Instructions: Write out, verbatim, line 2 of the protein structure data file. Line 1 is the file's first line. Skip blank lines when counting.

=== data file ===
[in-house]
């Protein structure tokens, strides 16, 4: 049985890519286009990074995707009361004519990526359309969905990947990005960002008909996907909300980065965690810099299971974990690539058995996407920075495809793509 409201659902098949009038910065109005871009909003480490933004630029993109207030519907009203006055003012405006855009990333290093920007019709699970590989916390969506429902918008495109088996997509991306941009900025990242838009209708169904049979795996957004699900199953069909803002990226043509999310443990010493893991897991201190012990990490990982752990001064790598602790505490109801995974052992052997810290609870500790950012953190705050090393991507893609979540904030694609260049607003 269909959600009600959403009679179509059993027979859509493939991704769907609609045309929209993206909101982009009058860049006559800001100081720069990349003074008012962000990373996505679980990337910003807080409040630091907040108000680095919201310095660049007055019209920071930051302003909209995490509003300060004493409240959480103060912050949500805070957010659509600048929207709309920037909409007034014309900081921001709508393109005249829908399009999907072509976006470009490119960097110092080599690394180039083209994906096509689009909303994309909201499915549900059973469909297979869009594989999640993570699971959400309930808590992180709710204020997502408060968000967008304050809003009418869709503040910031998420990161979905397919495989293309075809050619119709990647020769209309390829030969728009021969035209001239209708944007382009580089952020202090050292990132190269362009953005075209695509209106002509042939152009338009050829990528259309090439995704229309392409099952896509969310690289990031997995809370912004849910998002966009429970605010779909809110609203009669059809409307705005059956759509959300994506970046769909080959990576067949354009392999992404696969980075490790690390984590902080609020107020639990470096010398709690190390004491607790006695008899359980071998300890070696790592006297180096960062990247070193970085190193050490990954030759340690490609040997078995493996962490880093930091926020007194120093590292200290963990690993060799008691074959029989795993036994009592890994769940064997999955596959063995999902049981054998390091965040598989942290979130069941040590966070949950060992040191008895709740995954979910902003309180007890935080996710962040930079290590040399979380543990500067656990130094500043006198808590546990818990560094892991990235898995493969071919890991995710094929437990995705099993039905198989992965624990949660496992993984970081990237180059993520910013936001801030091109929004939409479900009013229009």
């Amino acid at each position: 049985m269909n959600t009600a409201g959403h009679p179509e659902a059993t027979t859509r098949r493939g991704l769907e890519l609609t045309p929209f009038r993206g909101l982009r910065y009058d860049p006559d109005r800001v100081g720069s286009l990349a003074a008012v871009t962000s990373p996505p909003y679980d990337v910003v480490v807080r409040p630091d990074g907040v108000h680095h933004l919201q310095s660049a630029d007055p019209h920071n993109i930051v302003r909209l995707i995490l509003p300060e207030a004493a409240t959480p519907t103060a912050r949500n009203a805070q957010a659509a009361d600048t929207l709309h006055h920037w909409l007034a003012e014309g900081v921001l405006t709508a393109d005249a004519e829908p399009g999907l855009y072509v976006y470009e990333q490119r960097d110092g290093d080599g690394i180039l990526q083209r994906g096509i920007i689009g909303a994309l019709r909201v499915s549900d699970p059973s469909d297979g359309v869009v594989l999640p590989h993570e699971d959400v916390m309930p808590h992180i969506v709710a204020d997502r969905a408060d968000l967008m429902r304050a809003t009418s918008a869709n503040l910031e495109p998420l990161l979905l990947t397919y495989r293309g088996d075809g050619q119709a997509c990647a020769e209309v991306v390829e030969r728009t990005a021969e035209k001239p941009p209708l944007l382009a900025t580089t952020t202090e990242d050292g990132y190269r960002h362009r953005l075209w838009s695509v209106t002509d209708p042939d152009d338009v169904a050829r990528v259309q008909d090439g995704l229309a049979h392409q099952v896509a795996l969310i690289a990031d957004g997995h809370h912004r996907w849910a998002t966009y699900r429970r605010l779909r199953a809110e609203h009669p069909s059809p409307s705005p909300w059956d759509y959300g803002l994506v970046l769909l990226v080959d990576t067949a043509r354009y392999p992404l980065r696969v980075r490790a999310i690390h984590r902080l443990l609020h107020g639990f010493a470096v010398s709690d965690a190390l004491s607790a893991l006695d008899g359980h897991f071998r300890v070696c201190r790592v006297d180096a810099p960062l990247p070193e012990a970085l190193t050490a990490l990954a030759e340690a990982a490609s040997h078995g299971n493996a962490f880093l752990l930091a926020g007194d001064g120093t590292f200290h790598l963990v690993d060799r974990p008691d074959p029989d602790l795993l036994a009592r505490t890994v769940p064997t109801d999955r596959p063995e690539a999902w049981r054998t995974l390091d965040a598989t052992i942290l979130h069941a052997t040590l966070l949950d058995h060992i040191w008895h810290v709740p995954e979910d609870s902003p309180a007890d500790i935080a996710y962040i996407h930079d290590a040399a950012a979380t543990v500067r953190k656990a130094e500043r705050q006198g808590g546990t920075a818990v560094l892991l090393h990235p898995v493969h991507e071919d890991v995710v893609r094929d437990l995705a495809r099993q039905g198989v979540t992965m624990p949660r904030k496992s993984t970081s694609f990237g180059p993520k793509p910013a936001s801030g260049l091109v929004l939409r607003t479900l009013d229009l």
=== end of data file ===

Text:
């Protein structure tokens, strides 16, 4: 049985890519286009990074995707009361004519990526359309969905990947990005960002008909996907909300980065965690810099299971974990690539058995996407920075495809793509 409201659902098949009038910065109005871009909003480490933004630029993109207030519907009203006055003012405006855009990333290093920007019709699970590989916390969506429902918008495109088996997509991306941009900025990242838009209708169904049979795996957004699900199953069909803002990226043509999310443990010493893991897991201190012990990490990982752990001064790598602790505490109801995974052992052997810290609870500790950012953190705050090393991507893609979540904030694609260049607003 269909959600009600959403009679179509059993027979859509493939991704769907609609045309929209993206909101982009009058860049006559800001100081720069990349003074008012962000990373996505679980990337910003807080409040630091907040108000680095919201310095660049007055019209920071930051302003909209995490509003300060004493409240959480103060912050949500805070957010659509600048929207709309920037909409007034014309900081921001709508393109005249829908399009999907072509976006470009490119960097110092080599690394180039083209994906096509689009909303994309909201499915549900059973469909297979869009594989999640993570699971959400309930808590992180709710204020997502408060968000967008304050809003009418869709503040910031998420990161979905397919495989293309075809050619119709990647020769209309390829030969728009021969035209001239209708944007382009580089952020202090050292990132190269362009953005075209695509209106002509042939152009338009050829990528259309090439995704229309392409099952896509969310690289990031997995809370912004849910998002966009429970605010779909809110609203009669059809409307705005059956759509959300994506970046769909080959990576067949354009392999992404696969980075490790690390984590902080609020107020639990470096010398709690190390004491607790006695008899359980071998300890070696790592006297180096960062990247070193970085190193050490990954030759340690490609040997078995493996962490880093930091926020007194120093590292200290963990690993060799008691074959029989795993036994009592890994769940064997999955596959063995999902049981054998390091965040598989942290979130069941040590966070949950060992040191008895709740995954979910902003309180007890935080996710962040930079290590040399979380543990500067656990130094500043006198808590546990818990560094892991990235898995493969071919890991995710094929437990995705099993039905198989992965624990949660496992993984970081990237180059993520910013936001801030091109929004939409479900009013229009």